The Hospital study contrasted contaminants on door handles when the system was in use and not operational. Dr Ronnie Russell said:
“The study into a sample of door handles from different locations within the hospital (Toilet doors in the main but also included gym entrance, sluice door, clean linen room and patient-side door) clearly show that the handle hygiene system is effective in delivering sanitiser to door handles, resulting in negligible levels of contamination.”
“There can be very few individuals at this stage who are not acutely aware of the role of handwashing and sanitising in healthcare. It is a critical activity in breaking the spread of infection from contact surfaces to self, to others or to further contact surfaces. However, handwashing is not possible after every contact but it is only one of a number of infection control measures deployed in healthcare. Contact surfaces themselves require regular cleaning and disinfecting to reduce the risk of spreading infection.
Such cleaning and disinfection occurs only at intervals (which may be hours or even days) yet recontamination of the surfaces is always ongoing. Prime examples of heavily used contact surfaces are door handles and push-plates. Scientific studies have shown how pathogenic microbes can spread throughout a facility via these, coming from, for example, a heavily used toilet or an infected individual or contaminated cleaning cloths.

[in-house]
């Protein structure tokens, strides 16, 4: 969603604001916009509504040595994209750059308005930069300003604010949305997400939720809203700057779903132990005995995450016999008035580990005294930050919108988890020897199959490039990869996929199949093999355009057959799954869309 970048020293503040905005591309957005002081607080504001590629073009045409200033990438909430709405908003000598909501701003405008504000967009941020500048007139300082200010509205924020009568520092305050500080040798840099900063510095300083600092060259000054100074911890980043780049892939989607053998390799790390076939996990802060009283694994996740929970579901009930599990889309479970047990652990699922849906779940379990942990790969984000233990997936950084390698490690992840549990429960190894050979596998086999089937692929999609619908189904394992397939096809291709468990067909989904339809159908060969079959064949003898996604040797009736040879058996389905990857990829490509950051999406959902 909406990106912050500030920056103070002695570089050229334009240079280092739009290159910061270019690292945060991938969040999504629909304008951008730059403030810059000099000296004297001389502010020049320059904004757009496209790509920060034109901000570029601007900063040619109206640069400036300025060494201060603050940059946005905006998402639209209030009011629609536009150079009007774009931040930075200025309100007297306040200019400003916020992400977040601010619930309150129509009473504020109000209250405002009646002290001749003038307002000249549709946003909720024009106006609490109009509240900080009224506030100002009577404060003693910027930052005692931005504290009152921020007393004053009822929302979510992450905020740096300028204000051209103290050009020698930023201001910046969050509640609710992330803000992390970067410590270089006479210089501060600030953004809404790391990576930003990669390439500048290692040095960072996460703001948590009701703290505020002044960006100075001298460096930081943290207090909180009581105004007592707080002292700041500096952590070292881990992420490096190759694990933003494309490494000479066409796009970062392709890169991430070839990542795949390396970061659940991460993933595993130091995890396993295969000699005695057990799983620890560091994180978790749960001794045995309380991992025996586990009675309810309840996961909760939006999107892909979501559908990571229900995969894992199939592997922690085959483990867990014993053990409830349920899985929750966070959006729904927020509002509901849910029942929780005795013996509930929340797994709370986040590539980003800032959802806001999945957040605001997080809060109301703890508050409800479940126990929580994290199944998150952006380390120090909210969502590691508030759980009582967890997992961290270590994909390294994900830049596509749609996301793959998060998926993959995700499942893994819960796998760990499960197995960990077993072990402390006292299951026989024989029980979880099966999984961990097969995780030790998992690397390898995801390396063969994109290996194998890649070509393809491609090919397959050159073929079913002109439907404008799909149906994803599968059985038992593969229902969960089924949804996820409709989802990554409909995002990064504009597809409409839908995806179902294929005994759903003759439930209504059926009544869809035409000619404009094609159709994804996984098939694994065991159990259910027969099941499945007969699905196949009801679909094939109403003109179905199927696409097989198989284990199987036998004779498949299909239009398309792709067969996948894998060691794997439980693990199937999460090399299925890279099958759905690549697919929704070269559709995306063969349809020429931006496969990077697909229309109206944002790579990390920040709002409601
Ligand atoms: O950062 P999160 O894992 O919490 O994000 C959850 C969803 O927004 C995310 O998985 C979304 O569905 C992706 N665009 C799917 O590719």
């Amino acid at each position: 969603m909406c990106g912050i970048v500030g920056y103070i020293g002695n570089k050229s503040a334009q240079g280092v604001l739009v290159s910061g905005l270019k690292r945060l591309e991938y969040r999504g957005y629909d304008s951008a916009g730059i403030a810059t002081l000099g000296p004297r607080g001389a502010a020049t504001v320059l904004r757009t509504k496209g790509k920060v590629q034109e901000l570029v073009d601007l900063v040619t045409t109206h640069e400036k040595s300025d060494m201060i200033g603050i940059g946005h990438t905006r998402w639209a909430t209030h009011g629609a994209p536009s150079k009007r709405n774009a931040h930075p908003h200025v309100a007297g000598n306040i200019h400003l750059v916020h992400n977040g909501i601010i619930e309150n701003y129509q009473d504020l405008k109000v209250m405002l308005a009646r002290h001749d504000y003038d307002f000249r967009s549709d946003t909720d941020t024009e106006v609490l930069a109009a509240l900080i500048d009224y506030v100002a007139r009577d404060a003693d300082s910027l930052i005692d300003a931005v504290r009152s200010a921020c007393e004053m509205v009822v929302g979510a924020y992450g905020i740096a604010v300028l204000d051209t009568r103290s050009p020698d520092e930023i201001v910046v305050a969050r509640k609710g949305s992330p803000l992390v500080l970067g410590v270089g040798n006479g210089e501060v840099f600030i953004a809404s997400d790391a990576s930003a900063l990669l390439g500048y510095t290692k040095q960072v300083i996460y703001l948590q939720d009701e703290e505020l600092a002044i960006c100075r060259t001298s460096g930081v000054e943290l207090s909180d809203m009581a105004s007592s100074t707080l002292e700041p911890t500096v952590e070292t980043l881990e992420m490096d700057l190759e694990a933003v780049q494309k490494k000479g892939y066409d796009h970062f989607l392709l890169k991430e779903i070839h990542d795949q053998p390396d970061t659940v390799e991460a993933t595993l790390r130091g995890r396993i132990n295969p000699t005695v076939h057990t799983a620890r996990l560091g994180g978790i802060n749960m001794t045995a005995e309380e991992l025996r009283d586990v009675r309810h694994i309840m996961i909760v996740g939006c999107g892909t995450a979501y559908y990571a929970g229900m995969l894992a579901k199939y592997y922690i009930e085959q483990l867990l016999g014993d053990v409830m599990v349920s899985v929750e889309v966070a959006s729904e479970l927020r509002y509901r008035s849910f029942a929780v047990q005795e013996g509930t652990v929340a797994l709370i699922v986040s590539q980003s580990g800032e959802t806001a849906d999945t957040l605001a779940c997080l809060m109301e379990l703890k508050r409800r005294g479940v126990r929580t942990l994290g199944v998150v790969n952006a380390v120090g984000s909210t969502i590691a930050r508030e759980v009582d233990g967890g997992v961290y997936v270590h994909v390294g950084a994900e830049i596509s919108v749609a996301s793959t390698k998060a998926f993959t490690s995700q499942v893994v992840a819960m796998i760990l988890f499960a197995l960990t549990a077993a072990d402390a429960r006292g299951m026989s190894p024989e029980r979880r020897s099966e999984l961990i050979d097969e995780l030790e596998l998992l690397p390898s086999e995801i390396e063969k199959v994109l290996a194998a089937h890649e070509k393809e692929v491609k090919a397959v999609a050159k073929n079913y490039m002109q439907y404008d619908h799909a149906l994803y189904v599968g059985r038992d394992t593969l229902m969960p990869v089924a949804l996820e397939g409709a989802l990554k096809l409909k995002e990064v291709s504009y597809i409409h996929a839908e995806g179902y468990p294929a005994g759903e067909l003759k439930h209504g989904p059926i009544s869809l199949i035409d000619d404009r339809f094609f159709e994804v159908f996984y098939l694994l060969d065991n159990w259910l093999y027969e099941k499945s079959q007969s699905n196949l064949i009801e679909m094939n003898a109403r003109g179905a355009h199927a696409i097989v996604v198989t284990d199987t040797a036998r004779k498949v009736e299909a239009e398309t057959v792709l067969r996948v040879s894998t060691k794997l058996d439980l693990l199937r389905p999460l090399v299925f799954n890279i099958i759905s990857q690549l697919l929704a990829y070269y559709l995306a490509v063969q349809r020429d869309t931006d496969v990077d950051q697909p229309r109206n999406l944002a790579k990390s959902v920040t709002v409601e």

Many doors cannot be opened without making contact with a handle. It is agreed that it is a serious problem in many situations and various approaches have been taken to address this, ranging from fitting automatic doors to replacing all handles and push plates with copper fittings. This can be a quite expensive undertaking.
Handle Hygiene offers a simple and effective means to deliver a pulse of disinfectant to the handle each time the door closes i.e. after each time the handle is re-contaminated.
This constant disinfecting after use is more than even the most frequent and diligent hospital cleaning routine can hope to achieve and should be considered as another measure in achieving infection control.
The efficacy of the Handle Hygiene system in reducing the microbiological load on these surfaces has been demonstrated in trials in a number of healthcare facilities.
Could it be that the days of washing ones hands, only to re-contaminate them on a dirty handle, are over?”
Dr Ronnie Russell of Moyne institute of Preventive Medicine at TCD